5 May 2017

Forecast: “Continual focus on making decisions”

The number of people seeking asylum in Sweden is essentially unchanged, compared to the assessment made in February. This is shown by the Swedish Migration Agency's latest forecast.
   – Our focus continues to be on making decisions in all types of cases. Many people who sought asylum in 2015 and 2016 have received a decision in their cases, and the goal is for all remaining people to receive a decision in their cases this year, says Mikael Ribbenvik, Acting Director-General at the Swedish Migration Agency.

The Swedish Migration Agency is planning to settle about 95,000 asylum cases per year, according to the forecast submitted to the Government Offices today. That is slightly over 10,000 fewer cases than in the previous forecast.

– Today, we have a larger share of open asylum cases, and they are more complicated than before. In practice, settling these cases has proven to take longer than planned. At the same time, the agency is in the middle of a transition involving the reduction and redirecting of our resources for the mission we have today and for the next few years, says Mikael Ribbenvik, the Swedish Migration Agency’s Acting Director-General.

The goal -- that everyone, in principle, who applied for asylum in 2015 and 2016 but has still not received a decision would receive one this year -- remains in place.

Reduction of housing places continues

As more and more asylum cases are settled, the number of people enrolled in the reception system, and thus the need for asylum housing, decreases. Thus, the Swedish Migration Agency continues to reduce the number of temporarily-acquired housing places around the country.

It is primarily the temporarily-acquired places that are being eliminated; afterwards come the places that were acquired under the framework agreements. Up to this point, about 12,500 places have been eliminated.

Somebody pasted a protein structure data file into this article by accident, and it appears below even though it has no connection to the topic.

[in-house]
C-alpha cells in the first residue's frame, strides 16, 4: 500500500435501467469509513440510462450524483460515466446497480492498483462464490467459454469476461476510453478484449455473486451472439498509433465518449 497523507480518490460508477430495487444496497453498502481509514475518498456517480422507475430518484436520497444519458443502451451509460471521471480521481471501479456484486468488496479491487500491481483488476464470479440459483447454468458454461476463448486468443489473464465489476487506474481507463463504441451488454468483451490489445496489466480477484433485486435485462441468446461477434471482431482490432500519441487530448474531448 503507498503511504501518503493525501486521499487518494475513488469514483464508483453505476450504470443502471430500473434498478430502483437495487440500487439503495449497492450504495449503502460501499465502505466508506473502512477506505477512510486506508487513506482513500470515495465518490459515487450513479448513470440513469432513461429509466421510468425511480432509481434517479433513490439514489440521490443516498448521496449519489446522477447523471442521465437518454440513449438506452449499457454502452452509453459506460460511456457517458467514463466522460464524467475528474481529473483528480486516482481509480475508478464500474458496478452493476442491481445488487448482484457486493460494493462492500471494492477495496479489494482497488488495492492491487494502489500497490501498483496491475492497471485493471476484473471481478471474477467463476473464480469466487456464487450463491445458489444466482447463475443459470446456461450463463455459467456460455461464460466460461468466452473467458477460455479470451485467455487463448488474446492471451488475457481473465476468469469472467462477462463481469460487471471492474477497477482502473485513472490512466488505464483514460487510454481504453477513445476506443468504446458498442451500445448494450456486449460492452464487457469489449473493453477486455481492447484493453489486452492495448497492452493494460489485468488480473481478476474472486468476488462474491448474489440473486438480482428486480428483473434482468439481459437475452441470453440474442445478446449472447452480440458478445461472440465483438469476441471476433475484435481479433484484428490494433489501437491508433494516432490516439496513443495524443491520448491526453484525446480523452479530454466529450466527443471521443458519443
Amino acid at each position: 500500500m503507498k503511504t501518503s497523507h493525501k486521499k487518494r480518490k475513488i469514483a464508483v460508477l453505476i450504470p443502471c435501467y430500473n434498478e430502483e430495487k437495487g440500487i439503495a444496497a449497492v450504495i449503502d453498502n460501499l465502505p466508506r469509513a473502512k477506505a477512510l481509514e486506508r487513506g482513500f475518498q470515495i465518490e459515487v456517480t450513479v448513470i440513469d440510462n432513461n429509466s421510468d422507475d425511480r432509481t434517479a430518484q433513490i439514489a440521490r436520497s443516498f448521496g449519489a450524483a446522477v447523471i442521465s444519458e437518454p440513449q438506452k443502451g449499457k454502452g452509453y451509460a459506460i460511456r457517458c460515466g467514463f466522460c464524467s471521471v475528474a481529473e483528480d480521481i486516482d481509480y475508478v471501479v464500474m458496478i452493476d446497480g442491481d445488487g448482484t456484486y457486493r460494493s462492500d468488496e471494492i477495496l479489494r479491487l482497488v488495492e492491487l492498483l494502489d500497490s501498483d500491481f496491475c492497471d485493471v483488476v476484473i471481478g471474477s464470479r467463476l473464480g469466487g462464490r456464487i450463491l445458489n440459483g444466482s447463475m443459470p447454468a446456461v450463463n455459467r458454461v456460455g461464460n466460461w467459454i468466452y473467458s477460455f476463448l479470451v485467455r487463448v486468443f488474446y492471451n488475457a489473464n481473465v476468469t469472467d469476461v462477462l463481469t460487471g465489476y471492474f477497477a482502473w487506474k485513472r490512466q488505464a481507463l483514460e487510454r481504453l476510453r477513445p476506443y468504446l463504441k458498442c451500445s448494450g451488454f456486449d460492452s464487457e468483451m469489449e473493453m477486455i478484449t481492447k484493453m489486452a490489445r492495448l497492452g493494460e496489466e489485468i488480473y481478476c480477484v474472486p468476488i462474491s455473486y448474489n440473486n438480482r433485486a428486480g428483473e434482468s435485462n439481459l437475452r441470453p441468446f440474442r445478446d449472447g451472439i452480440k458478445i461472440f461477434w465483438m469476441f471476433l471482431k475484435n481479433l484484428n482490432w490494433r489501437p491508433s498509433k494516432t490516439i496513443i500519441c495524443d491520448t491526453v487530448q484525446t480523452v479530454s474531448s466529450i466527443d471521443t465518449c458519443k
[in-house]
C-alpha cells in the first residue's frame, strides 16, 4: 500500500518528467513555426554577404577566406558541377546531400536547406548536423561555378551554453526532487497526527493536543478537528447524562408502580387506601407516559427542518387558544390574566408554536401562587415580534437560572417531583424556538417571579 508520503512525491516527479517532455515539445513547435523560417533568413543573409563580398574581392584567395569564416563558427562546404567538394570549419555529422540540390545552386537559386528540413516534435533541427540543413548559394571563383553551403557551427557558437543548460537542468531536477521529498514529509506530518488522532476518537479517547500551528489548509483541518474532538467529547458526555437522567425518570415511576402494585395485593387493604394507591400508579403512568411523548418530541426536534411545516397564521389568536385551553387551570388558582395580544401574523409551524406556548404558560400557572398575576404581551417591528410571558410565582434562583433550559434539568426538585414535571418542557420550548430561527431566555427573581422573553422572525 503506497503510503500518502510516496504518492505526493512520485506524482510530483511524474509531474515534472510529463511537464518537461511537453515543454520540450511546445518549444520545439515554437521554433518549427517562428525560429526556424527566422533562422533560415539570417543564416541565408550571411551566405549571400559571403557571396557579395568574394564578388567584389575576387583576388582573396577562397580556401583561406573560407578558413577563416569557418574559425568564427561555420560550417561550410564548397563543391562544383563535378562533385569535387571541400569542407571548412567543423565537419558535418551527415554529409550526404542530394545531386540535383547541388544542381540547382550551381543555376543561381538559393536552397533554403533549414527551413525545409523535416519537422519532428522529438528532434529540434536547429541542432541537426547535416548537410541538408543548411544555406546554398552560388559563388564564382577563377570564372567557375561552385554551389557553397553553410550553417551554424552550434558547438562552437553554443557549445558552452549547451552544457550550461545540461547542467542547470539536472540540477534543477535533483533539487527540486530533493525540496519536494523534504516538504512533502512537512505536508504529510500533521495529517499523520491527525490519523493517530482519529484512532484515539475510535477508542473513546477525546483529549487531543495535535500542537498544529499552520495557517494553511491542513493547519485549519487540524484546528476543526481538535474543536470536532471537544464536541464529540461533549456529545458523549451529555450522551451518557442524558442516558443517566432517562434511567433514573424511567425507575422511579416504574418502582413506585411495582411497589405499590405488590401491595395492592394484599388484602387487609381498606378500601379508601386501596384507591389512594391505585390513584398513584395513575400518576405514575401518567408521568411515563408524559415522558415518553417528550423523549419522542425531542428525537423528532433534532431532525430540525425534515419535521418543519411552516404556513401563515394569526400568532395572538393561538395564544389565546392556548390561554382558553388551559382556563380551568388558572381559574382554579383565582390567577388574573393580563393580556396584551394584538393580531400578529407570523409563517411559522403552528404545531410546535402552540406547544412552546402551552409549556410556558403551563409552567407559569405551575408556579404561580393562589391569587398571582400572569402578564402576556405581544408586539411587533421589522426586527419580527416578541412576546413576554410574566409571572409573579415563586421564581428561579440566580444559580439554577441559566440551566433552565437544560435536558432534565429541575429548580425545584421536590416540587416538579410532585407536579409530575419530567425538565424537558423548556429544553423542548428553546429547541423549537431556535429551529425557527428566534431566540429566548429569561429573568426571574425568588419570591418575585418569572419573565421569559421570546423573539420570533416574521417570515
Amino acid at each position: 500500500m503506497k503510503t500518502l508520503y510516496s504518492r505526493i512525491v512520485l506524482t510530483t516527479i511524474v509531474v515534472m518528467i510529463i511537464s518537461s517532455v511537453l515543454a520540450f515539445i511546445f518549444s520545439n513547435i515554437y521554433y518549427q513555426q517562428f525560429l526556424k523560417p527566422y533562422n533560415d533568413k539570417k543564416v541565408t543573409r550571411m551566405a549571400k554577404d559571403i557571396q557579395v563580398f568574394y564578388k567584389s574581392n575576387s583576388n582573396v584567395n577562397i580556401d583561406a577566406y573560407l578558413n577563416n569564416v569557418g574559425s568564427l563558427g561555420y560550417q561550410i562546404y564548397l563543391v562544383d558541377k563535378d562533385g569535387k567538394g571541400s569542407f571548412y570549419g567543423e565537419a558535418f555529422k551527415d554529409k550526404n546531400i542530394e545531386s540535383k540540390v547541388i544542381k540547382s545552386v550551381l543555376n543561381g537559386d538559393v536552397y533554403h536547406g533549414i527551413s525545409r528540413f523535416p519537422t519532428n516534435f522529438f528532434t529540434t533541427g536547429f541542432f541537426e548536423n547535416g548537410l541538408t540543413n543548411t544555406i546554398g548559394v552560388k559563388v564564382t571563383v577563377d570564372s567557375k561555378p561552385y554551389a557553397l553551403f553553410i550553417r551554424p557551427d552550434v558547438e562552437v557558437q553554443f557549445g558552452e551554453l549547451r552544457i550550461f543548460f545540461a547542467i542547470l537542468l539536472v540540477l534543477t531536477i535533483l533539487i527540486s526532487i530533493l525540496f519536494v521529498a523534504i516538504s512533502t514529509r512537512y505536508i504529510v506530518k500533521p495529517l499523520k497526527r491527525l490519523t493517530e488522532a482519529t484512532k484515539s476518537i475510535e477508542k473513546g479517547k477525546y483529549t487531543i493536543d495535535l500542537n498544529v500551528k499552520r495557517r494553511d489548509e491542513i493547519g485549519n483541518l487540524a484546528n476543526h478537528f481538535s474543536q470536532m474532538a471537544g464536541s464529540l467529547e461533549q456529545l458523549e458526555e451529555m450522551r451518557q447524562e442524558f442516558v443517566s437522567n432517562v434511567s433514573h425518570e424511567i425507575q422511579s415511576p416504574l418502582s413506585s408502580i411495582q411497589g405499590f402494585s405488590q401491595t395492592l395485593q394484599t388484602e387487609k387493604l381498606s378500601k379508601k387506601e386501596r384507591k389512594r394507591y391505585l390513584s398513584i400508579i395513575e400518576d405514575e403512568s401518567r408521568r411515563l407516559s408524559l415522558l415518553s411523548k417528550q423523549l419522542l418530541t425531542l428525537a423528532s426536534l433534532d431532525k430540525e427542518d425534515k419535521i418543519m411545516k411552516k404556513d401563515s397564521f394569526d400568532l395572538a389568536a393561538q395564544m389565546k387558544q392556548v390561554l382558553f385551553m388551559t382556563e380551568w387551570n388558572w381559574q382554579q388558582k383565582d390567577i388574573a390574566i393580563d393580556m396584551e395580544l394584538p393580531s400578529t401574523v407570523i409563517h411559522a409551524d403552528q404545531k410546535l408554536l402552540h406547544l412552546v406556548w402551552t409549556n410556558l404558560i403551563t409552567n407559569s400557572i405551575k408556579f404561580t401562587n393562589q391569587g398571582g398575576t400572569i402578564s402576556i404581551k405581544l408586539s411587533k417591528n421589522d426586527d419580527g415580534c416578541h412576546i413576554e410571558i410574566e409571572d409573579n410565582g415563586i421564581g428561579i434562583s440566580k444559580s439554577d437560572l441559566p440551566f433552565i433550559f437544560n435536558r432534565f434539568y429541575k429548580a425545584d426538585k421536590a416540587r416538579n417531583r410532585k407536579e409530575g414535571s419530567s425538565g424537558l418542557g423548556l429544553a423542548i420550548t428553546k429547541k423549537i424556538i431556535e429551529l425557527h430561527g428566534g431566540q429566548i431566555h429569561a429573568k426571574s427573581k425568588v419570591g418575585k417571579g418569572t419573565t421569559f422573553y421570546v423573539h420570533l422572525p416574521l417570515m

Increased number of arrivals to Italy

Since the spring of 2016, the number of people seeking asylum in Sweden has remained stable. The reasons for this are, above all, a continued restrictive immigration policy in the EU, the agreement between the EU and Turkey, border controls and ID checks, and the temporary law in Sweden.

At the same time, the driving forces motivating people to come to Europe remain strong throughout the world. This is seen in Italy, for example, where the number of arrivals via the central Mediterranean route increased by 45 percent at the start of 2017 compared with the same period the previous year. However, this has not affected Sweden to any significant extent this year.

Unchanged forecast for asylum seekers in Sweden

According to the Swedish Migration Agency's forecast, between 22,000 and 45,000 people will apply for asylum in Sweden during the year. The estimate for planning purposes is 34,700 people, including the resettling of 3,700 asylum seekers from Italy and Greece. The planning estimate is the same as the February forecast, while the low-end scenario has been reduced by 3,000 people.

The planning estimate for unaccompanied asylum-seeking children is 2,400 in 2017 and 2,900 in 2018, which does not differ at all from the previous forecast.

It is estimated that the number of applications from relatives of people who were granted asylum will be lower compared with the previous forecast. This is true for both 2017 and the following year.

Facts about the Swedish Migration Agency’s activity- and expense forecast

The Swedish Migration Agency will report allocation forecasts for 2017-2021 on five occasions during the year. Forecasts with commentary are submitted to the Government Offices four times a year.

The next forecast will come on 1 July 2017.